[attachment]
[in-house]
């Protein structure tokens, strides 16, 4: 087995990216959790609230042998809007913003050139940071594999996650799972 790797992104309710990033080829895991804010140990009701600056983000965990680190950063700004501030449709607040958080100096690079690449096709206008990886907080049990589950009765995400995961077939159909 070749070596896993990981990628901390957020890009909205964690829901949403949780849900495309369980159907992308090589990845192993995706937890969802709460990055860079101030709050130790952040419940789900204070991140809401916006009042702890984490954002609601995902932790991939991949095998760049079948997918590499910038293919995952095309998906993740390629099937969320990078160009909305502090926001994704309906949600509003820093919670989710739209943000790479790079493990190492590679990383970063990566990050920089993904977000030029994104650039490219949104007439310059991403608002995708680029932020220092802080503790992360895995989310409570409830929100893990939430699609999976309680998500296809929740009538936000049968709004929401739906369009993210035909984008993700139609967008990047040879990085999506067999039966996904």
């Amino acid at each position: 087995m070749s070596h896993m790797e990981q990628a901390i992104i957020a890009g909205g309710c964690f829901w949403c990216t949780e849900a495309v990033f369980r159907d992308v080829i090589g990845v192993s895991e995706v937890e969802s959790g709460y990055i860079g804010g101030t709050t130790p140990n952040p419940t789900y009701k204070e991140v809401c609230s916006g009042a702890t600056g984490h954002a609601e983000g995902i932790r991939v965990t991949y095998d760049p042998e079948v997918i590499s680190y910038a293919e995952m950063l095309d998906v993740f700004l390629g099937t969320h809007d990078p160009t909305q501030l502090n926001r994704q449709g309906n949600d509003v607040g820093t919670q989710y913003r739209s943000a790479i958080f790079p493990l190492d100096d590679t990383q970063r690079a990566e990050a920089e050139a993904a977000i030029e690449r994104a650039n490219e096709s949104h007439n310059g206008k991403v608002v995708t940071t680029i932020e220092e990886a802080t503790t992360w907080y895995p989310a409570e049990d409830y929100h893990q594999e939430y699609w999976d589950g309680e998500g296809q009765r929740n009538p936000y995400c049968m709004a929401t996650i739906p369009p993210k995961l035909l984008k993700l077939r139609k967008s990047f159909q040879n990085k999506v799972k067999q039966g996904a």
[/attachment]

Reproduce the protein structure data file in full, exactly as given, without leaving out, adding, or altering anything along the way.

[in-house]
């Protein structure tokens, strides 16, 4: 087995990216959790609230042998809007913003050139940071594999996650799972 790797992104309710990033080829895991804010140990009701600056983000965990680190950063700004501030449709607040958080100096690079690449096709206008990886907080049990589950009765995400995961077939159909 070749070596896993990981990628901390957020890009909205964690829901949403949780849900495309369980159907992308090589990845192993995706937890969802709460990055860079101030709050130790952040419940789900204070991140809401916006009042702890984490954002609601995902932790991939991949095998760049079948997918590499910038293919995952095309998906993740390629099937969320990078160009909305502090926001994704309906949600509003820093919670989710739209943000790479790079493990190492590679990383970063990566990050920089993904977000030029994104650039490219949104007439310059991403608002995708680029932020220092802080503790992360895995989310409570409830929100893990939430699609999976309680998500296809929740009538936000049968709004929401739906369009993210035909984008993700139609967008990047040879990085999506067999039966996904």
């Amino acid at each position: 087995m070749s070596h896993m790797e990981q990628a901390i992104i957020a890009g909205g309710c964690f829901w949403c990216t949780e849900a495309v990033f369980r159907d992308v080829i090589g990845v192993s895991e995706v937890e969802s959790g709460y990055i860079g804010g101030t709050t130790p140990n952040p419940t789900y009701k204070e991140v809401c609230s916006g009042a702890t600056g984490h954002a609601e983000g995902i932790r991939v965990t991949y095998d760049p042998e079948v997918i590499s680190y910038a293919e995952m950063l095309d998906v993740f700004l390629g099937t969320h809007d990078p160009t909305q501030l502090n926001r994704q449709g309906n949600d509003v607040g820093t919670q989710y913003r739209s943000a790479i958080f790079p493990l190492d100096d590679t990383q970063r690079a990566e990050a920089e050139a993904a977000i030029e690449r994104a650039n490219e096709s949104h007439n310059g206008k991403v608002v995708t940071t680029i932020e220092e990886a802080t503790t992360w907080y895995p989310a409570e049990d409830y929100h893990q594999e939430y699609w999976d589950g309680e998500g296809q009765r929740n009538p936000y995400c049968m709004a929401t996650i739906p369009p993210k995961l035909l984008k993700l077939r139609k967008s990047f159909q040879n990085k999506v799972k067999q039966g996904a």